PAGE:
She’s my age – I played that Leave, Get Out song to the point where everyone was SO sick of it because that’s what 13 year olds do haha.

    I remember thinking she was crazy talented, and then she just kind of disappeared. It was only in the last 2 years that I realized how much of a shit show they were to her, so I’m absolutely rooting for her in whatever she does.

  2. Keekee says:

    Please music industry experts enlighten me… Same with the Taylor Swift situation, folks saying she should just rerecord her songs. I don’t understand if a label has bought your catalogue and owns your music.. How can you record and release them again?

    • Fran says:

      In buying the catalogue, the new owners have the rights to the specific recordings that firm part of the catalogue. If the artist creates new recordings of their songs, these new recordings are not part of the catalogue and the artist can do whatever they want with these new recordings, very simply put.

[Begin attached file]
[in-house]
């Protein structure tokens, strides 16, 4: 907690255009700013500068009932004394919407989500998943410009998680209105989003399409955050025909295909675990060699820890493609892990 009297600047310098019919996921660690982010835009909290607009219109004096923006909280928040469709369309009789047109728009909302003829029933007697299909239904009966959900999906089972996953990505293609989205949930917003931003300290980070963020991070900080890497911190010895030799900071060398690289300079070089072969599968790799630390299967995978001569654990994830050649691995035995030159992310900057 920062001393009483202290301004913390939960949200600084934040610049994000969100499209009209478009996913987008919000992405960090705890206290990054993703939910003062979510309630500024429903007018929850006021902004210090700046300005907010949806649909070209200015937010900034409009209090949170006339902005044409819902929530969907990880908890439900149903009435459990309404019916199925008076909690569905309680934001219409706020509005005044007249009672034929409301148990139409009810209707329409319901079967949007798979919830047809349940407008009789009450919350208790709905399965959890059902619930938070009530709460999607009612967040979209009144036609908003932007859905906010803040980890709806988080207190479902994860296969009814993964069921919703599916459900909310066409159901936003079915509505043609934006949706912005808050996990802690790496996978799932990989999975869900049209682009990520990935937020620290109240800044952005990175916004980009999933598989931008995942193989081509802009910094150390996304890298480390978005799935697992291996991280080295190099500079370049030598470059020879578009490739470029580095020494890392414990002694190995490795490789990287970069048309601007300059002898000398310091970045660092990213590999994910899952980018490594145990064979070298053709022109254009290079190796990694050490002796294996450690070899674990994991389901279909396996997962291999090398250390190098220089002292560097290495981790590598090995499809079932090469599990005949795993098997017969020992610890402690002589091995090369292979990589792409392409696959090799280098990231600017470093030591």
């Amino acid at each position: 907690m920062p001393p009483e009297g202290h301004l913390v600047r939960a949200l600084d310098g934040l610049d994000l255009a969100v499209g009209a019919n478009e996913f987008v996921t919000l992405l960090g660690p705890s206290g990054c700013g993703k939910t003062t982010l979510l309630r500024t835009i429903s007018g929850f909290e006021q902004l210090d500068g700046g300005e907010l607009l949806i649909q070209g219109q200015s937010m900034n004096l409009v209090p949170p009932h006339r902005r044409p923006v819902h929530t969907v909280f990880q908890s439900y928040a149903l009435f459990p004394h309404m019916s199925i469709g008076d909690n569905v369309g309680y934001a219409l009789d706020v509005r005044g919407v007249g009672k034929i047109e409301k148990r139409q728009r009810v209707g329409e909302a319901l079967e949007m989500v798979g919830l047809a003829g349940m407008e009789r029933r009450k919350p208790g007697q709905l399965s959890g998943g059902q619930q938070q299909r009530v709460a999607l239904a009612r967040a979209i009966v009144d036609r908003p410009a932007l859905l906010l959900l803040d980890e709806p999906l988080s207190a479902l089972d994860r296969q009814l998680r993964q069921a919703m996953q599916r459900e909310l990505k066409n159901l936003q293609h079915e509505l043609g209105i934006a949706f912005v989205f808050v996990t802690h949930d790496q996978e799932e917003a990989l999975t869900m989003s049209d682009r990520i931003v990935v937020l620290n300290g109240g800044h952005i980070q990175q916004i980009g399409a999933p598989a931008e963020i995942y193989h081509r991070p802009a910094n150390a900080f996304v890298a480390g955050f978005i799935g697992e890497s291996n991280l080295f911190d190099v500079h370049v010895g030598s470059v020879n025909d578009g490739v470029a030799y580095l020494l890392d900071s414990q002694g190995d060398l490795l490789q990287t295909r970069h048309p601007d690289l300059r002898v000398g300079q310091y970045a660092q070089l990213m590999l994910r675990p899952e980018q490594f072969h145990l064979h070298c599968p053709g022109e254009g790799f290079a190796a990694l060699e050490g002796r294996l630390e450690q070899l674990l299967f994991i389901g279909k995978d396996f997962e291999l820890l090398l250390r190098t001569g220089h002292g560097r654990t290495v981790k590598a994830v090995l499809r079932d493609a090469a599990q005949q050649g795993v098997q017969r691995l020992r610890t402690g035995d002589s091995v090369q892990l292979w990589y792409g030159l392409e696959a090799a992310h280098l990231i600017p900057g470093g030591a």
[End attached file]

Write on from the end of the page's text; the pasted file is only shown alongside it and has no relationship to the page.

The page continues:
• Meg says:

        But don’t they still need to pay the owner of the originals in order to rerecord? Like someone who does a cover of a Beatles song can’t just do that without paying?

      • Belinda says:

        Just to add: The recording artist needs the consent of the copyright holder of the song they want to record. This is true for the very first recording of a song or any re-recording, be it by the original artist performing the song or a completely different artist performing.

        Say Kesha would like to re-record her old songs she did with Dr Luke. For that she would need the consent of the people that hold the copyright of the song. Kesha would not need the consent of the owner of the “original recording” of the song. The original recording of the song is the “master” – those rights usually remain with the recording company.
        The copyright of the song is a different thing.

        In reality this would mean for Kesha to check the credits for say “Tik Tok”. Kesha co-wrote the song with Dr Luke (real name Lucas Godwald or sth – you can check out writing credits on the internet). She would need to get Dr Luke’s consent, which he will never give her as they have this horrible legal situation going on.

        This is also why Taylor Swift will be able to re-record her older songs coming this fall – she holds the copyright of her songs and if there are co-authors, those people will certainly agree to let her re-record.